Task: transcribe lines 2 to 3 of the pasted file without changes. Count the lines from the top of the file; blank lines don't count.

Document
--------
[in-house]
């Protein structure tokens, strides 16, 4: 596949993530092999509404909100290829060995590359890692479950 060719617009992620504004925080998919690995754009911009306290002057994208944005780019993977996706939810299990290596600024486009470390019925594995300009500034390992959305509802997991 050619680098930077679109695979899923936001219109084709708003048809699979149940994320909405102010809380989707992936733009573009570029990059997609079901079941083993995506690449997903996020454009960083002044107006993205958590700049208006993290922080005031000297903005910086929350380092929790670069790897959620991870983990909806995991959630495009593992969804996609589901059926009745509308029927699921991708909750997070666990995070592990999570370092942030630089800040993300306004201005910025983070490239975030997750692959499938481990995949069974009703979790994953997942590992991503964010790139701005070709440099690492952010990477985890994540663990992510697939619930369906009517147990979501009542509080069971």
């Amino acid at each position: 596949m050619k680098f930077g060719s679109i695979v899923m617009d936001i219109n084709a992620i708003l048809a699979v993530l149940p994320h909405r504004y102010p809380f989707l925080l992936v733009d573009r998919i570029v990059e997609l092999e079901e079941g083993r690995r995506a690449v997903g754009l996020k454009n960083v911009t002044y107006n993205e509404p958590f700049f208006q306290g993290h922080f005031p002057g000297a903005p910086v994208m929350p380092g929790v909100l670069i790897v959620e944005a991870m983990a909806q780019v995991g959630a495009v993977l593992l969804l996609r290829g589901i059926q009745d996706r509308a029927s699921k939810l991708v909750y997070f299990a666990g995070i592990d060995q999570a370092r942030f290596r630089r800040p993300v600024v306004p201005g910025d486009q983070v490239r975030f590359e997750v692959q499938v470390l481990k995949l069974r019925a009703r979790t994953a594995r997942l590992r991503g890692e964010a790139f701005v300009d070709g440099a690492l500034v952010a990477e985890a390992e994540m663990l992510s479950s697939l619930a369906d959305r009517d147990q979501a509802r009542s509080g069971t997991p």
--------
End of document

């Protein structure tokens, strides 16, 4: 596949993530092999509404909100290829060995590359890692479950 060719617009992620504004925080998919690995754009911009306290002057994208944005780019993977996706939810299990290596600024486009470390019925594995300009500034390992959305509802997991 050619680098930077679109695979899923936001219109084709708003048809699979149940994320909405102010809380989707992936733009573009570029990059997609079901079941083993995506690449997903996020454009960083002044107006993205958590700049208006993290922080005031000297903005910086929350380092929790670069790897959620991870983990909806995991959630495009593992969804996609589901059926009745509308029927699921991708909750997070666990995070592990999570370092942030630089800040993300306004201005910025983070490239975030997750692959499938481990995949069974009703979790994953997942590992991503964010790139701005070709440099690492952010990477985890994540663990992510697939619930369906009517147990979501009542509080069971």
């Amino acid at each position: 596949m050619k680098f930077g060719s679109i695979v899923m617009d936001i219109n084709a992620i708003l048809a699979v993530l149940p994320h909405r504004y102010p809380f989707l925080l992936v733009d573009r998919i570029v990059e997609l092999e079901e079941g083993r690995r995506a690449v997903g754009l996020k454009n960083v911009t002044y107006n993205e509404p958590f700049f208006q306290g993290h922080f005031p002057g000297a903005p910086v994208m929350p380092g929790v909100l670069i790897v959620e944005a991870m983990a909806q780019v995991g959630a495009v993977l593992l969804l996609r290829g589901i059926q009745d996706r509308a029927s699921k939810l991708v909750y997070f299990a666990g995070i592990d060995q999570a370092r942030f290596r630089r800040p993300v600024v306004p201005g910025d486009q983070v490239r975030f590359e997750v692959q499938v470390l481990k995949l069974r019925a009703r979790t994953a594995r997942l590992r991503g890692e964010a790139f701005v300009d070709g440099a690492l500034v952010a990477e985890a390992e994540m663990l992510s479950s697939l619930a369906d959305r009517d147990q979501a509802r009542s509080g069971t997991p």